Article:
Mississippi has a good Samaritan law that protects those who seek medical attention as well as those experiencing an overdose, but only in certain circumstances.
The law only provides immunity from prosecution for simple possession of very small amounts of controlled substances, leaving individuals liable for possession as little as five grams of a controlled substance. The state’s law could be improved by extending protections to all drug-related violations.
Immunity from Charges
Mississippi’s law provides only very narrow protections against charges for possession of very small amounts of a controlled substance and possession of paraphernalia. Even small, user-level amounts of a controlled substance are not covered by the law. Additionally, individuals acting in good faith could still be liable for possession with intent to distribute, sale or transfer of a controlled substance, or trafficking of a controlled substance.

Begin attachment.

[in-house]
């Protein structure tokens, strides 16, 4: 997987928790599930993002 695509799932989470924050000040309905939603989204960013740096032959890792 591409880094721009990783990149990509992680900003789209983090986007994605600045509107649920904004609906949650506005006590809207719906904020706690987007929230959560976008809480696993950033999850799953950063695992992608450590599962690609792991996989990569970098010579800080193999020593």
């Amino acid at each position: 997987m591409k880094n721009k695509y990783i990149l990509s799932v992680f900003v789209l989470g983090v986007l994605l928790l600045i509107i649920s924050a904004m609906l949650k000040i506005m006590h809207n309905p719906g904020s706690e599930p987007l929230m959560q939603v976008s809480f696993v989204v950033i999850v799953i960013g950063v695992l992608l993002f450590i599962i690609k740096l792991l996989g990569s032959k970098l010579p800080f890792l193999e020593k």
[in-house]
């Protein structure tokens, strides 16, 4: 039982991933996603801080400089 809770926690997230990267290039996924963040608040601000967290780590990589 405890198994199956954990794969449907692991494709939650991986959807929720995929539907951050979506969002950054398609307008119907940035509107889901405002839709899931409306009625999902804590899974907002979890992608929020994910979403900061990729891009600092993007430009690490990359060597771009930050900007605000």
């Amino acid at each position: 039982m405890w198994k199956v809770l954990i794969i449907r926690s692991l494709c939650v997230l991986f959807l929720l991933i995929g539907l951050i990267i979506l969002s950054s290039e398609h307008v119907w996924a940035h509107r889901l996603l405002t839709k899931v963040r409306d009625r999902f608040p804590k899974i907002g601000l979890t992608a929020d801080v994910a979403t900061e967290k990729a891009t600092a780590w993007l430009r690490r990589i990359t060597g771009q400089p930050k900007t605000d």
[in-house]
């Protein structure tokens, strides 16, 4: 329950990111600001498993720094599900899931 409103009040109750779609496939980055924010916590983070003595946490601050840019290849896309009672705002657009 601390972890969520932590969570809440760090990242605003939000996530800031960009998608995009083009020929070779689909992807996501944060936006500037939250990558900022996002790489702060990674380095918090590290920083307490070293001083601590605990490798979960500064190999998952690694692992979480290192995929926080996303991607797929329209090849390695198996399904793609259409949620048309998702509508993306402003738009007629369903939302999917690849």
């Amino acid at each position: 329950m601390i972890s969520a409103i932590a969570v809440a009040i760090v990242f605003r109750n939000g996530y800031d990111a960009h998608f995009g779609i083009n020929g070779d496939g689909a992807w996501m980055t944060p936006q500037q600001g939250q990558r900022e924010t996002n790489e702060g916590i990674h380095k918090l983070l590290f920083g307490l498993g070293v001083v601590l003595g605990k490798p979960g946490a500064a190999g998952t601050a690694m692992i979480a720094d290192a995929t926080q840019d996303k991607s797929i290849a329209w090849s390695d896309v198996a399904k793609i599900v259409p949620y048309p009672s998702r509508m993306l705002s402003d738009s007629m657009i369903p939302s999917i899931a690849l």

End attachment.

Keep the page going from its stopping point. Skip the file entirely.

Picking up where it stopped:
Immunity from Other Sanctions
While drug-related immunity is limited in the statute, Mississippi’s law provides broader immunity from other charges, including: supervision violations, restraining order violations, and civil asset forfeiture. This provision could be improved by extending immunity to alcohol-related charges, including public intoxication and providing alcohol to a minor.
Mississippi’s law imposes no additional requirements on individuals to receive immunity, they must simply be acting in good faith when seeking medical attention for the individual experiencing the overdose.
Extension of Immunity
Immunity in Mississippi’s law extends to both the individual experiencing the overdose and the individual reporting the overdose, but does not explicitly protect other individuals in the immediate vicinity.